Freedom, Virtue and the First Amendment (1957, 1965)

The First Amendment and the Future of American Democracy (1976, 1985)

Pornography versus Democracy: A Case for Censorship,” The Public Interest, No. 22 (Winter 1971), reprinted in Berns, In Defense of Liberal Democracy (1984) as “Beyond the (Garbage) Pale”

Oliver Wendell Holmes, Jr.,” in Morton J. Frisch and Richard G. Stevens, eds., American Political Thought (1971, 1983)


Natural Law and Judicial Authority

Taking the Constitution Seriously (1987)

Judicial Review and the Rights and Laws of Nature,” Supreme Court Review (1982), reprinted in Berns, In Defense of Liberal Democracy

Does the Constitution Secure These Rights?” in Robert A. Goldwin, ed., How Democratic is the Constitution (1984)

The Constitution as Bill of Rights,” in Robert A. Goldwin and William A. Schambra, eds., How Does the Constitution Secure Rights? (1984)

Justice as the Securing of Rights,” in Robert A. Goldwin and William A. Schambra, eds., The Constitution, the Courts and the Quest for Justice (1989)

Natural Law, Natural Rights,” University of Cincinnati Law Review, Vol. 61 (1992)

The Illegitimacy of Appeals to Natural Law in Constitutional Interpretation,” in Robert George, ed., Natural Law, Liberalism and Morality (1996)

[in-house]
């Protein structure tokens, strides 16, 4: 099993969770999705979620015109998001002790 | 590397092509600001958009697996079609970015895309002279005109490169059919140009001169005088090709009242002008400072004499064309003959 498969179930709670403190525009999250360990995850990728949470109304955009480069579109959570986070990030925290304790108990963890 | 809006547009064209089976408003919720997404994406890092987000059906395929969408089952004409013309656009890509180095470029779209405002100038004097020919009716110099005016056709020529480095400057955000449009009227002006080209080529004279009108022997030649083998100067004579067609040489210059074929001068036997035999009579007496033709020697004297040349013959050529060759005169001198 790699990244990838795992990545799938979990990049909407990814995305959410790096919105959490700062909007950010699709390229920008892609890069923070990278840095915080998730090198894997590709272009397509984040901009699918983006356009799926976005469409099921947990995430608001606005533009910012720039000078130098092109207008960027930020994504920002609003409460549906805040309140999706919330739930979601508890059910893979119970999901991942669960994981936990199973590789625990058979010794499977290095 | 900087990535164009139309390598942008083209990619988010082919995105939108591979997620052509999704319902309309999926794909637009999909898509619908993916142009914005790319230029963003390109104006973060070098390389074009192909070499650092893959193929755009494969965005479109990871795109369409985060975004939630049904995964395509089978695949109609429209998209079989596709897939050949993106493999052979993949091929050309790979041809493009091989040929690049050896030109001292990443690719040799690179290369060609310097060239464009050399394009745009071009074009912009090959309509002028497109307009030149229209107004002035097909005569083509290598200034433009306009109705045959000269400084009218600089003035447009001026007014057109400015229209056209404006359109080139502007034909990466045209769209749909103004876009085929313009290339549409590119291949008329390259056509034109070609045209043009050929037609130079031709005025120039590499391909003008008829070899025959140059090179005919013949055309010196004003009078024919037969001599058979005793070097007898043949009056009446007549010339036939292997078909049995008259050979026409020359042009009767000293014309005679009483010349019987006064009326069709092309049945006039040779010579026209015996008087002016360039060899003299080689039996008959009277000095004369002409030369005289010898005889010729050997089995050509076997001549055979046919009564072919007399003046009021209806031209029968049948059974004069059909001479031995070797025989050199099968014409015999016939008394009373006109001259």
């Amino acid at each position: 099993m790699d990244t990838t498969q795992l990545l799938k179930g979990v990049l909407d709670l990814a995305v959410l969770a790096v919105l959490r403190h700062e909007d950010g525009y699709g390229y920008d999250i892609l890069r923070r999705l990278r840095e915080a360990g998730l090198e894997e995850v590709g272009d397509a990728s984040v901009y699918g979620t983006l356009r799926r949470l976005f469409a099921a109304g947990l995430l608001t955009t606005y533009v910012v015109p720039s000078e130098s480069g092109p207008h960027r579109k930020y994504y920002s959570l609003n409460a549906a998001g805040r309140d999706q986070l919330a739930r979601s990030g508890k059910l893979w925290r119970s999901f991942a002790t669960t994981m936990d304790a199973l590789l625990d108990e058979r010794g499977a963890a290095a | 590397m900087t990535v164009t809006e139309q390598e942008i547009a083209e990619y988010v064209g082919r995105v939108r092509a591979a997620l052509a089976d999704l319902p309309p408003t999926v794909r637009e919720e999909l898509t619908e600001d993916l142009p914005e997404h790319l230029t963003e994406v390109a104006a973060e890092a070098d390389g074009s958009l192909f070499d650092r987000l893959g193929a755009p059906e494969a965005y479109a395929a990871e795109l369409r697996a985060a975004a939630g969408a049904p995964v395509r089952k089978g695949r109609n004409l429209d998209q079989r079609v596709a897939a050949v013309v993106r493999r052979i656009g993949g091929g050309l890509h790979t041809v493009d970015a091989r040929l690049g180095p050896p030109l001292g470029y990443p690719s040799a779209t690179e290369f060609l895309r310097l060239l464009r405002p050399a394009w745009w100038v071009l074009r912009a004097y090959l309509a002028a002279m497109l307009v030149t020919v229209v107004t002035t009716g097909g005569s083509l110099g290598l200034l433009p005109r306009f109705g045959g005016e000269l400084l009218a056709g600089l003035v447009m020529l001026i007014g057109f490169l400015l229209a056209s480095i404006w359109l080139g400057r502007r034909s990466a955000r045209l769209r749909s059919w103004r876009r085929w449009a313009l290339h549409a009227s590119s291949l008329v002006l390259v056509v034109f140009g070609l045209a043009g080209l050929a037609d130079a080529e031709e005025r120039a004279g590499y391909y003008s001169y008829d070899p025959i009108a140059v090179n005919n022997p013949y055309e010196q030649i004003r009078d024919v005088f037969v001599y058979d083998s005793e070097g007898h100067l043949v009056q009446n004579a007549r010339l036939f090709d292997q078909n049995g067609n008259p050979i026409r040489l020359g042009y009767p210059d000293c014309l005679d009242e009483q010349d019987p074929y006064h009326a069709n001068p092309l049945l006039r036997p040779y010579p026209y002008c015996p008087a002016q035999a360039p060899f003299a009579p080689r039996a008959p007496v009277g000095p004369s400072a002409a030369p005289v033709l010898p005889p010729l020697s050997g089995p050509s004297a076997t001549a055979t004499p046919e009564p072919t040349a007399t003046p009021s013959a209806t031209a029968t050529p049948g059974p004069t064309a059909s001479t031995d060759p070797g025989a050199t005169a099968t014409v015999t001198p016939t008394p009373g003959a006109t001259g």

The Supreme Court as Republican Schoolmaster:  Constitutional Interpretation and the Genius of the People,” in Bradford Wilson and Ken Masugi, eds., The Supreme Court and American Constitutionalism (1998)


Capital Punishment and Criminal Justice

For Capital Punishment: Crime and the Morality of the Death Penalty (1979, 1991)

The Morality of Anger,” in Robert M. Baird and Stuart E. Rosenbaum, eds., Philosophy of Punishment (1988)

Retribution as the Ground for Punishment,” in Fred E. Baumann and Kenneth M. Jensen, eds., Issues in Criminal Justice (1989)


Patriotism and Delusions of World Government

Making Patriots (2001)

The Case Against World Government,” in Robert A. Goldwin, ed., Readings in World Politics (1962)

The New Pacifism and World Government,” (1962), “Taking the UN Seriously” (1983), both reprinted in Berns, In Defense of Liberal Democracy (1984)

The United Nations and Human Rights,” in Andrew Samet, ed., Human Rights Law and the Reagan Administration (1984)

Patriotism and Multiculturalism,” in Philip Abbott, ed., The Many Faces of Patriotism (2007)

Lincoln at Two Hundred,” AEI Bradley Lecture, February 9, 2009